• Ultra Necrozma quickly became notorious for its abnormally high difficulty, often being compared to Cynthia or Ghetsis in terms of difficulty. Its base stats, especially both Attack stats, are immense, having a BST of 754, higher than Arceus. It starts battle at Level 60 and with an Aura that boosts all its stats further, and it has an extremely varied movesetnote  specifically designed to line up super-effective attacks against as many types as possible, especially against its weaknessesnote . If that's not enough, it outspeeds pretty much anything in the game, is deceptively bulky, and delivers lethal or near-lethal attacks with every turn, further bolstered by its Neuroforce ability that increases the damage of its super-effective moves even more, but even without type effectiveness its attacks still shave off huge amounts of health. You had best hope that you have a supply of Potions and Revives stocked up, because you will almost certainly need them (and while you're at it, maybe something that knows Toxic). And God help you if you're doing a Nuzlocke run...
    • Totem Ribombee may look like a joke, but it most certainly is not. Regular Ribombee already has an impressive base Speed of 124, but all of its stats go up by two stages at the beginning of the battle. Due to its insane Speed, it's near impossible to stop it from setting up Quiver Dance to boost its Special Attack, Special Defense, and Speed even further as its partner Blissey heals it. Pelipper, meanwhile, protects Ribombee from Fire attacks with Drizzlenote , Scald has a high chance of burning to stop physical attackers in their tracks, while Seed Bomb discourages some Water-type Pokémon from taking advantage of the rain Pelipper summons. And don't ever forget that this is the fight that comes right after Ultra Necrozma.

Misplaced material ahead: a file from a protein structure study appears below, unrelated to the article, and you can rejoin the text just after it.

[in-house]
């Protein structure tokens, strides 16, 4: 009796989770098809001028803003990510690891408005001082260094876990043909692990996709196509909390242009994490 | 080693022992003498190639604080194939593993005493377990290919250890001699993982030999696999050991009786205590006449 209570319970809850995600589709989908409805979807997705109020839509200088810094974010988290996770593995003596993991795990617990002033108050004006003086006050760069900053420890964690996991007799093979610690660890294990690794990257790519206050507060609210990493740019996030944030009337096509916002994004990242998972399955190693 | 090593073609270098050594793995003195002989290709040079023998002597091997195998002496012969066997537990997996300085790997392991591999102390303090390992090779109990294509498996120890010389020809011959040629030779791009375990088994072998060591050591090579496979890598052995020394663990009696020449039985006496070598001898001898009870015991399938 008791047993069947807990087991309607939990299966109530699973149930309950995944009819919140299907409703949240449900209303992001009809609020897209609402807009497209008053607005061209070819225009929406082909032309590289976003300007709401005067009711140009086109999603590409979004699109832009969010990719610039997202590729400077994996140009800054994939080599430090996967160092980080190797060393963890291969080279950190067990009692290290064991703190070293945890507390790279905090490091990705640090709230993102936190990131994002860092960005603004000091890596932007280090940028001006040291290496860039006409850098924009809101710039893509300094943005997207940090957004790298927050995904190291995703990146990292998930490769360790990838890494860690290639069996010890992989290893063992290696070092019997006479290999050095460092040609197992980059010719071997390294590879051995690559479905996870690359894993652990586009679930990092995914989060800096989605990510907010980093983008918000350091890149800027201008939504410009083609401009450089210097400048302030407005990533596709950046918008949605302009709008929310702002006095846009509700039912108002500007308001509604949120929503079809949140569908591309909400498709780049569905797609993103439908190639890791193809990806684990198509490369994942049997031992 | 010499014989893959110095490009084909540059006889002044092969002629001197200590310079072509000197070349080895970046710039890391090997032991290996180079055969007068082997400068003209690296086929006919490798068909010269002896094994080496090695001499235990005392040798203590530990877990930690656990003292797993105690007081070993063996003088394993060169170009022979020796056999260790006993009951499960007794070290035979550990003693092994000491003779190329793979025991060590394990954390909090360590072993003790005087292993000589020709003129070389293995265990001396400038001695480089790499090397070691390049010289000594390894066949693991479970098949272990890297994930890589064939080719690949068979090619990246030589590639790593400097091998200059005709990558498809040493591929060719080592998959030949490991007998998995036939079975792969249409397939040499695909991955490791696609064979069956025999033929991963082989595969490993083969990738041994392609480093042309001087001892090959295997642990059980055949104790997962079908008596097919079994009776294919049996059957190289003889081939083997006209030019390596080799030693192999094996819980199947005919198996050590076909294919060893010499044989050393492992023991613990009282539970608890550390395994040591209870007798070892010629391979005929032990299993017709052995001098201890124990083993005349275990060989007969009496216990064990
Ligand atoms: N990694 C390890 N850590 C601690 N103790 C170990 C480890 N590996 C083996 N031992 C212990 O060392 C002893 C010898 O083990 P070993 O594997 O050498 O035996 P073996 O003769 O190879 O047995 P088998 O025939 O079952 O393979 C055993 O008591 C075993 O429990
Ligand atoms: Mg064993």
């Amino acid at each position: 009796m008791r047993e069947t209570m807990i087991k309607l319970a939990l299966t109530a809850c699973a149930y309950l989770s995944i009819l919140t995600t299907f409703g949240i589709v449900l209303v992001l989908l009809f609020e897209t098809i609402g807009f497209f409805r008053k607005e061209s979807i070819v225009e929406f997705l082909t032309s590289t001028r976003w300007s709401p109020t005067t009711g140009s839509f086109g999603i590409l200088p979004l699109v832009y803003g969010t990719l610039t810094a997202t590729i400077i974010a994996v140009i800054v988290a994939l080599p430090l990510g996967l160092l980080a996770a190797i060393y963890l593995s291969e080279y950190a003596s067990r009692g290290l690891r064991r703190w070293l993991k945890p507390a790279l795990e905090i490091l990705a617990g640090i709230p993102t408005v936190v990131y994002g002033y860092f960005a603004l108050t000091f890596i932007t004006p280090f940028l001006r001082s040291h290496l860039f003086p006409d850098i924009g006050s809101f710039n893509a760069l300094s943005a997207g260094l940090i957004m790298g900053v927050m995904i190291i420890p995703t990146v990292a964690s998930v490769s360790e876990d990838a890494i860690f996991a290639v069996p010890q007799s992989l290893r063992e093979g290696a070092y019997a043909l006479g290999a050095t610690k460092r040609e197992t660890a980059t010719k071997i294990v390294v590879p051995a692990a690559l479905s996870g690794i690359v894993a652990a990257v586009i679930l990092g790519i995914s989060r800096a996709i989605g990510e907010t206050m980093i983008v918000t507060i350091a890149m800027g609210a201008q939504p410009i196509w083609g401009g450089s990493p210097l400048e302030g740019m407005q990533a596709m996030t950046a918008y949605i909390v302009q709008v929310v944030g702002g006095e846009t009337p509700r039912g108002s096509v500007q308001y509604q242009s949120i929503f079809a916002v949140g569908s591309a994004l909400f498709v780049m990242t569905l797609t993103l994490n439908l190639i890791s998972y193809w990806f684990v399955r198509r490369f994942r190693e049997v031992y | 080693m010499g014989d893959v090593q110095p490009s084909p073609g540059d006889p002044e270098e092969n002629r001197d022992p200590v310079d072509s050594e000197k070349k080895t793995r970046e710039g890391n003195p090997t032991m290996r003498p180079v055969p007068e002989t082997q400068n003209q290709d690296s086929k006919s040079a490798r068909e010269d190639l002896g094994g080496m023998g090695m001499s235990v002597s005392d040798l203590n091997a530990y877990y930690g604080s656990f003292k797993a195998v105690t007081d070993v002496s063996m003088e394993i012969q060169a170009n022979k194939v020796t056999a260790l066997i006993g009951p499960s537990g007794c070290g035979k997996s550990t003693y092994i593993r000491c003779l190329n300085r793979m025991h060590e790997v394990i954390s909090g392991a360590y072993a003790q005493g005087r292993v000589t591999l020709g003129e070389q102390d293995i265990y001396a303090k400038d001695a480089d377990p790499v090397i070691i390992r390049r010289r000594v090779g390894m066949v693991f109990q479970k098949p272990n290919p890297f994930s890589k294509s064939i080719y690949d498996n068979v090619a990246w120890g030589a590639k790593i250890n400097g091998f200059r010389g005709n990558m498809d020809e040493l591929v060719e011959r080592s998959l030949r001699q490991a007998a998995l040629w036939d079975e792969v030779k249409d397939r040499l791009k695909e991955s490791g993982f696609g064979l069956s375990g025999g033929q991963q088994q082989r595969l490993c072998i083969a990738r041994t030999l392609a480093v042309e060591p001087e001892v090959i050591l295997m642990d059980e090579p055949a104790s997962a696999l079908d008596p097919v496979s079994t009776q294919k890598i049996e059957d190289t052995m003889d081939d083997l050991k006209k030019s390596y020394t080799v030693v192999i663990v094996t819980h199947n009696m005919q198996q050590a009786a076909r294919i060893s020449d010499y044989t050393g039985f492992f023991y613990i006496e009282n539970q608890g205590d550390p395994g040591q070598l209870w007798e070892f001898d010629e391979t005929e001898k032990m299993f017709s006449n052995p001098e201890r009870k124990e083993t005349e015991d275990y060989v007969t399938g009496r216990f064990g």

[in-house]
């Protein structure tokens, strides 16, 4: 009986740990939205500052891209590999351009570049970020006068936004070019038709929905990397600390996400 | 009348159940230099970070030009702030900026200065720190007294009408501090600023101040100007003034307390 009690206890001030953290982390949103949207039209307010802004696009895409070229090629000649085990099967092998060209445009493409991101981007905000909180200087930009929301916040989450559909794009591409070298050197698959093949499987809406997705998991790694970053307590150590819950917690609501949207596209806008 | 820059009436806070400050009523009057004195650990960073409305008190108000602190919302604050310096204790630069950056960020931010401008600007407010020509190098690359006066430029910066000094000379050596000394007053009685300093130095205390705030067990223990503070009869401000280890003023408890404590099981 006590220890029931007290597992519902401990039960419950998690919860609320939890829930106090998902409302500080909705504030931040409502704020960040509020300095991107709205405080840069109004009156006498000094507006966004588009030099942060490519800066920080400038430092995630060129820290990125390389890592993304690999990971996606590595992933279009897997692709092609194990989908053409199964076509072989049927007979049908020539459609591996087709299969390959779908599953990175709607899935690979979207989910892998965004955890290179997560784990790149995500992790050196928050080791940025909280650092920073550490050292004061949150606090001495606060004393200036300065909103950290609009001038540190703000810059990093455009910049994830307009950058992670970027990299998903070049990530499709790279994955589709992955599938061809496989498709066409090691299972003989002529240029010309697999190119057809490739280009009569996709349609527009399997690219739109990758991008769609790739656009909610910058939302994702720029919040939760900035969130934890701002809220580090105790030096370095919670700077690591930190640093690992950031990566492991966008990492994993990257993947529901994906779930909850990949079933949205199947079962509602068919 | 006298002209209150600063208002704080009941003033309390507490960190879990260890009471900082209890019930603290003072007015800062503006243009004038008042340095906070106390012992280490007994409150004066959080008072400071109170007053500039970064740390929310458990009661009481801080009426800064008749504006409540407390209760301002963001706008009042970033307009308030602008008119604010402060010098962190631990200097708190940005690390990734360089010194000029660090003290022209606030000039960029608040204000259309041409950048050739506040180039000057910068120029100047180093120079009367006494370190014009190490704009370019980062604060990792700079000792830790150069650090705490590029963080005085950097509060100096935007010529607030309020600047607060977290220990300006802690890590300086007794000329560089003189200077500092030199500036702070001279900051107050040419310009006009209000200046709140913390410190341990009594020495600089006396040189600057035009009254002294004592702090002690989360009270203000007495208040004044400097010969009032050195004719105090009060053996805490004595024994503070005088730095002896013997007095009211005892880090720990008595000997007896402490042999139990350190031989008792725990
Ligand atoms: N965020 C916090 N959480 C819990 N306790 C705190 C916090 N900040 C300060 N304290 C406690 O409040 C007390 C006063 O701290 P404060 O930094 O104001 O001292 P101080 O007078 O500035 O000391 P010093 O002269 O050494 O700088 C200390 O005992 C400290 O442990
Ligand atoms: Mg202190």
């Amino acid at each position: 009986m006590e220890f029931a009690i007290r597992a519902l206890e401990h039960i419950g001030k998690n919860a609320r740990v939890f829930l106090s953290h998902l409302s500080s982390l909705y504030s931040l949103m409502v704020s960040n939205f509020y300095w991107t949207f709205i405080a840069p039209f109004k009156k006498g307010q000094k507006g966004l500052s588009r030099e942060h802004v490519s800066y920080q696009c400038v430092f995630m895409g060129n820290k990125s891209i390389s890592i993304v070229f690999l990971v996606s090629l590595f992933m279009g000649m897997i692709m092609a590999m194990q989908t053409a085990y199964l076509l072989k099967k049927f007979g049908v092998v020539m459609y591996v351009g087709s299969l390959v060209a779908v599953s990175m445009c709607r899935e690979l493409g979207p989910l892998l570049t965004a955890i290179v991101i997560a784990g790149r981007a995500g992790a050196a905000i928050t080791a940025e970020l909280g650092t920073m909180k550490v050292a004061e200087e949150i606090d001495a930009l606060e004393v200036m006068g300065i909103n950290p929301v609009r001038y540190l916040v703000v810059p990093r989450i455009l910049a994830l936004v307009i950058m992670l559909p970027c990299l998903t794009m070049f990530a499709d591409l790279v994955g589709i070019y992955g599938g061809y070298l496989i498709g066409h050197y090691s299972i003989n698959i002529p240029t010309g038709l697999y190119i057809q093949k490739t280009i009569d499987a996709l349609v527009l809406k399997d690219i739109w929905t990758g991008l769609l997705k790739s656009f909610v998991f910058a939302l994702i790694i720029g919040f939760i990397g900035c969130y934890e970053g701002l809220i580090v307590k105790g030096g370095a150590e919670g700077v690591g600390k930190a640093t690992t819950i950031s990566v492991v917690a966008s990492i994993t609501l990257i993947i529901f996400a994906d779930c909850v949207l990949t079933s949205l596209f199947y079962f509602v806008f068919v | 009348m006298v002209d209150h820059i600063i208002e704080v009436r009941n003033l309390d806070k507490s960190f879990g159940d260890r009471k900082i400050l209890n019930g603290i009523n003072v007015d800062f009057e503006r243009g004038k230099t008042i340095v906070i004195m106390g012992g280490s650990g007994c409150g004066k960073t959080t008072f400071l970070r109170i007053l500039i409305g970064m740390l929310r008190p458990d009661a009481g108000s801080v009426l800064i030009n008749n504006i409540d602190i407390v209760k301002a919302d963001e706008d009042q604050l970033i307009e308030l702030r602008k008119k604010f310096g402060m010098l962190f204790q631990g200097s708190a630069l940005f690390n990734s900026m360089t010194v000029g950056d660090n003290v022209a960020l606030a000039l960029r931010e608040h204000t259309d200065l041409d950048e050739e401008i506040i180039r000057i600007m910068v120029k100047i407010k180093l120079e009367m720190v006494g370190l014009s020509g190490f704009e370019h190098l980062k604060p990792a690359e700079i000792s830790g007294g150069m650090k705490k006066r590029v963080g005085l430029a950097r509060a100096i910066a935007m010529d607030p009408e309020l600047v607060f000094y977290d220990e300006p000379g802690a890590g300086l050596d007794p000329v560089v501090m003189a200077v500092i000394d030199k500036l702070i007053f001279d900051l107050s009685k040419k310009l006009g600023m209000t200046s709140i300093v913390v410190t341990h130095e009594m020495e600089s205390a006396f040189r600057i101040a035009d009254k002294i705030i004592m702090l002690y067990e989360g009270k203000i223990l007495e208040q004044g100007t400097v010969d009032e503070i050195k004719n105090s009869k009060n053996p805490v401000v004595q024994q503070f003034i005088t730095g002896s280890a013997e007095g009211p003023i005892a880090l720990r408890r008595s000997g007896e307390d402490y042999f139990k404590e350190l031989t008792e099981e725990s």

• Lysandre in Episode RR is considered one of the tougher foes in the arc. He starts out like the previous bosses, but takes things up a notch by Mega Evolving his Gyarados, which makes an already threatening foe even worse. And then he sends out either Xerneas or Yveltal, who will continue to destroy you no matter which you're up against.
    • Giovanni at the end of Episode RR. His team consists of mostly ground-types, but his ace Pokémon is a Level 70 Mega Mewtwo. The thing is an absolute beast. It can outspeed pretty much anything you have, and its ungodly offensive stats, depending on the version, combined with knowledge of moves like Ice Beam, Aura Sphere and Psystrike allow it to make short work of anything it can line up a weakness with.
    • Ultra Sun players got the long end of the stick in terms of competitive Ultra Beasts, with UB Burst/Blacephalon being an extremely strong special attacker. Unluckily for them, trying to catch Blacephalon with anything that doesn't resist or nullify it is an absolute nightmare. Blacephalon's aura sharply boosts its Special Attack, which means that just about anything will die to its extremely powerful Mind Blown attack, with its other attacks (Fire Blast and Shadow Ball) also being fairly strong. Additionally, if you already dealt at least 50% damage to Blacephalon, then Mind Blown will cause it to kill itself. Oh yeah, and each time Blacephalon kills a Pokémon, its Special Attack is amplified further.
  • That One Level: For Mantine Surfing, Poni Island's beach is probably the most difficult by far, as obstacles are swarming in its path, leaving you little time to accumulate speed and points. It doesn't help that the high score requirements are that much higher than the other beaches.
  • That One Sidequest:
    • Getting TM 08 Bulk Up requires multiple steps to complete including having TM 62 Acrobatics to teach to an Incineroar Trainer in Royal Avenue at night, and then giving a Coba Berry to a Machamp Trainer in the same location during the day. But getting the Coba Berry is a Luck-Based Mission that could possibly take several days to obtain depending on how lucky you are, as it can be found under one berry tree in Poni Wilds, and there are many other berries that can be found there as well, and of course when all of the berries under the tree have been gathered, you must wait until the next day to try again. The other option is to have it possibly drop after battling a wild Medicham in Ultra Space Wilds, which is more tedious, but at least you don't have to possibly wait days.
    • Finding Guzzlord in the Ultra Space Wilds, since the best chance of finding it is in the Level 4 White Wormholes. White Wormholes are already rarer than the others, and Level 4 Wormholes only show up at most 5% of the time. Add that to the difficulty of Ultra Warp Ride and Guzzlord's Damage-Sponge Boss status from the previous game, and you've got the most frustrating Pokémon to find in the entire game.